Cable Viewers Could Lose ESPN and ABC in Another Contract Dispute

Image: The ESPN logo is seen on an electronic display in Times Square in New York City
The ESPN logo is seen on an electronic display in Times Square in New York City, U.S., August 23, 2017.MIKE SEGAR / Reuters

Breaking News Emails

Get breaking news alerts and special reports. The news and stories that matter, delivered weekday mornings.
By Claire Atkinson

Some cable subscribers may lose access to ESPN and the ABC network this fall if talks between Disney and cable company Altice USA break down.

Altice, a French company, acquired the Cablevision systems in the New York tri-state area in 2016.

Talks are getting down to the wire as the contract with Disney, which owns ESPN, ABC and several other channels, expires on Sept. 30, according to sources close to conversations, who asked not to be identified because of the sensitivity of the negotiations.

Disney is asking for a “gigantic” pay rise for its package of channels, according to one source, which could result in a black-out if the two companies do not come to terms.

These disputes between cable systems and the companies that supply their content often occur at the end of a contract, and typically the cable distributors threaten to drop the channels to demonstrate their leverage and avoid paying the requested amounts. Sometimes they extend negotiations and continue to carry TV services if relations haven’t broken down, but there have been disputes that leave subscribers in the dark.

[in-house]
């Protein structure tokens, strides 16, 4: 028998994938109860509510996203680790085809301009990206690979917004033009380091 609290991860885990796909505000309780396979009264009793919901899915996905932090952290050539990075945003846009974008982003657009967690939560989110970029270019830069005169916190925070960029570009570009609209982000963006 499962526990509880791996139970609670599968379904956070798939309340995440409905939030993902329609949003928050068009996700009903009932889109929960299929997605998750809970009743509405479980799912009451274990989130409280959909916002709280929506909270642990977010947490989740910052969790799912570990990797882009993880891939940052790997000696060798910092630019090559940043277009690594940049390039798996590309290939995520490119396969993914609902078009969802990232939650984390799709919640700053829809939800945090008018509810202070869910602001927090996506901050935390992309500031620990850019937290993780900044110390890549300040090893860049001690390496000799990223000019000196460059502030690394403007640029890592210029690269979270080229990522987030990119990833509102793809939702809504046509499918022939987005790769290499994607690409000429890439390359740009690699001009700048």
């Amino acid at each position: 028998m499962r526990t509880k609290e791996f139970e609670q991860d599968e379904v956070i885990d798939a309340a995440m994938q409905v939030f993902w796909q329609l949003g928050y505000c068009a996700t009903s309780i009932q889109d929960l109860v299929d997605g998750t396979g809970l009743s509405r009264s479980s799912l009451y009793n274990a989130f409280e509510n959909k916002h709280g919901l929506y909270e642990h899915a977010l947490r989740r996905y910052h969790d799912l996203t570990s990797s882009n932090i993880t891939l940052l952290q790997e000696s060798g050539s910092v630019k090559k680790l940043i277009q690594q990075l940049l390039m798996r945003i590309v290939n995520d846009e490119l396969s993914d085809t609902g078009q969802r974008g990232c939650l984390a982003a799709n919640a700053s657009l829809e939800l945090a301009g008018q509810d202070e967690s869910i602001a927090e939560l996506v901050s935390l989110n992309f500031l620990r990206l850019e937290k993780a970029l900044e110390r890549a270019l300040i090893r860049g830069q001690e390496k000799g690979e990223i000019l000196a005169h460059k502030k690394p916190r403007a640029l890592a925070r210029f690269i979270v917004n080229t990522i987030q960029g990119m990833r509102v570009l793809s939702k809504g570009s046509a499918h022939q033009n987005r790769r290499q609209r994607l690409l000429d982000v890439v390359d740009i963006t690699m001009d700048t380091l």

Altice is planning for the worst-case scenario though talks are still active, and both sides appear hopeful for a deal, the sources told NBC News, though they are still far apart on terms.

Lisa Anselmo, a spokeswoman for Altice, said she couldn't comment on the current negotiations, but said the demands for higher fees by channel owners are the greatest contributor to rising cable bills, particularly when viewership of those channels is declining.

"We are always working hard to keep these costs as low as possible for consumers by negotiating carriage agreements that are reasonable and in the best interest of all our customers," Anselmo said.

A Disney representative declined to comment.

Disney negotiates with distribution partners for all of its channels, which include the ABC broadcast network, the Disney channel and the various ESPN channels. ESPN receives by far the biggest slice of a distributor's budget.

SNL Kagan, a forecasting company, estimates that distributors paid on average $7.54 per subscriber per month for the sports network, which is suffering from declining ratings, along with many other cable networks.

Disney has upset cable distributors with plans to launch its own direct-to-consumer products for both its sports and movie products, since cable operators compete to sell customers their video content. Their content partners are now very much their competitors in this field as the so-called cord-cutting universe grows.